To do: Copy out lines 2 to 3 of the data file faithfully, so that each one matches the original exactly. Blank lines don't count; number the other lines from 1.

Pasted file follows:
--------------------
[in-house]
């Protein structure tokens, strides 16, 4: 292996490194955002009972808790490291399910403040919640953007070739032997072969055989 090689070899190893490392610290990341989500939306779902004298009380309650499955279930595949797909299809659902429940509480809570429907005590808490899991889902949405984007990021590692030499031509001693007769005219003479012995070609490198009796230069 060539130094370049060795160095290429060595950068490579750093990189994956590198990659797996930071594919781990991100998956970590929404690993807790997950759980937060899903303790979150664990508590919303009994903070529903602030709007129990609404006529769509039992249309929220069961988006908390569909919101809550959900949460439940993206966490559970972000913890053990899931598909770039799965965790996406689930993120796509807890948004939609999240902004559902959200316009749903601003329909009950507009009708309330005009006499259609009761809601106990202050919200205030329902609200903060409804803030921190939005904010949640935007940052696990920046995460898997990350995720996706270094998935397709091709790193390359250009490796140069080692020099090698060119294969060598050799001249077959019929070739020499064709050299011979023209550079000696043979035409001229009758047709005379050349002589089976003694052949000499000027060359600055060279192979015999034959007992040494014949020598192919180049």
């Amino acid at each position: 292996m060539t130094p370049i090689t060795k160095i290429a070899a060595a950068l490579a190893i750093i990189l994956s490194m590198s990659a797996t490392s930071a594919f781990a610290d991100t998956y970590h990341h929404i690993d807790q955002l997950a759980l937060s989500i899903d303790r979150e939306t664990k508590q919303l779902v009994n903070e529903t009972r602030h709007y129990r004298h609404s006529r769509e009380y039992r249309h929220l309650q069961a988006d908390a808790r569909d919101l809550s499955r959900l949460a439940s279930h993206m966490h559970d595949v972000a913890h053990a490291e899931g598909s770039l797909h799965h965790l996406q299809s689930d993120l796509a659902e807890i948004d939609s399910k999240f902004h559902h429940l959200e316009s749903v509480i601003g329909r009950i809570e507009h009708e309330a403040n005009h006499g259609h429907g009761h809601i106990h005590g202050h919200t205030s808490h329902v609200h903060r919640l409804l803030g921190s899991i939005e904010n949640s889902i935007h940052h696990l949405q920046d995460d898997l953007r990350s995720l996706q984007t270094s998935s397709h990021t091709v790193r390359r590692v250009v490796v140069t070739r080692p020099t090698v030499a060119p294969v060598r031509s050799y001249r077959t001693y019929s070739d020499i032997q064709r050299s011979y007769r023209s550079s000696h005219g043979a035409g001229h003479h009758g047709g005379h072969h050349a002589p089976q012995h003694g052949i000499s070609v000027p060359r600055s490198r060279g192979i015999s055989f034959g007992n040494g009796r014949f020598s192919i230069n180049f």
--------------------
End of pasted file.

């Protein structure tokens, strides 16, 4: 292996490194955002009972808790490291399910403040919640953007070739032997072969055989 090689070899190893490392610290990341989500939306779902004298009380309650499955279930595949797909299809659902429940509480809570429907005590808490899991889902949405984007990021590692030499031509001693007769005219003479012995070609490198009796230069 060539130094370049060795160095290429060595950068490579750093990189994956590198990659797996930071594919781990991100998956970590929404690993807790997950759980937060899903303790979150664990508590919303009994903070529903602030709007129990609404006529769509039992249309929220069961988006908390569909919101809550959900949460439940993206966490559970972000913890053990899931598909770039799965965790996406689930993120796509807890948004939609999240902004559902959200316009749903601003329909009950507009009708309330005009006499259609009761809601106990202050919200205030329902609200903060409804803030921190939005904010949640935007940052696990920046995460898997990350995720996706270094998935397709091709790193390359250009490796140069080692020099090698060119294969060598050799001249077959019929070739020499064709050299011979023209550079000696043979035409001229009758047709005379050349002589089976003694052949000499000027060359600055060279192979015999034959007992040494014949020598192919180049």
């Amino acid at each position: 292996m060539t130094p370049i090689t060795k160095i290429a070899a060595a950068l490579a190893i750093i990189l994956s490194m590198s990659a797996t490392s930071a594919f781990a610290d991100t998956y970590h990341h929404i690993d807790q955002l997950a759980l937060s989500i899903d303790r979150e939306t664990k508590q919303l779902v009994n903070e529903t009972r602030h709007y129990r004298h609404s006529r769509e009380y039992r249309h929220l309650q069961a988006d908390a808790r569909d919101l809550s499955r959900l949460a439940s279930h993206m966490h559970d595949v972000a913890h053990a490291e899931g598909s770039l797909h799965h965790l996406q299809s689930d993120l796509a659902e807890i948004d939609s399910k999240f902004h559902h429940l959200e316009s749903v509480i601003g329909r009950i809570e507009h009708e309330a403040n005009h006499g259609h429907g009761h809601i106990h005590g202050h919200t205030s808490h329902v609200h903060r919640l409804l803030g921190s899991i939005e904010n949640s889902i935007h940052h696990l949405q920046d995460d898997l953007r990350s995720l996706q984007t270094s998935s397709h990021t091709v790193r390359r590692v250009v490796v140069t070739r080692p020099t090698v030499a060119p294969v060598r031509s050799y001249r077959t001693y019929s070739d020499i032997q064709r050299s011979y007769r023209s550079s000696h005219g043979a035409g001229h003479h009758g047709g005379h072969h050349a002589p089976q012995h003694g052949i000499s070609v000027p060359r600055s490198r060279g192979i015999s055989f034959g007992n040494g009796r014949f020598s192919i230069n180049f």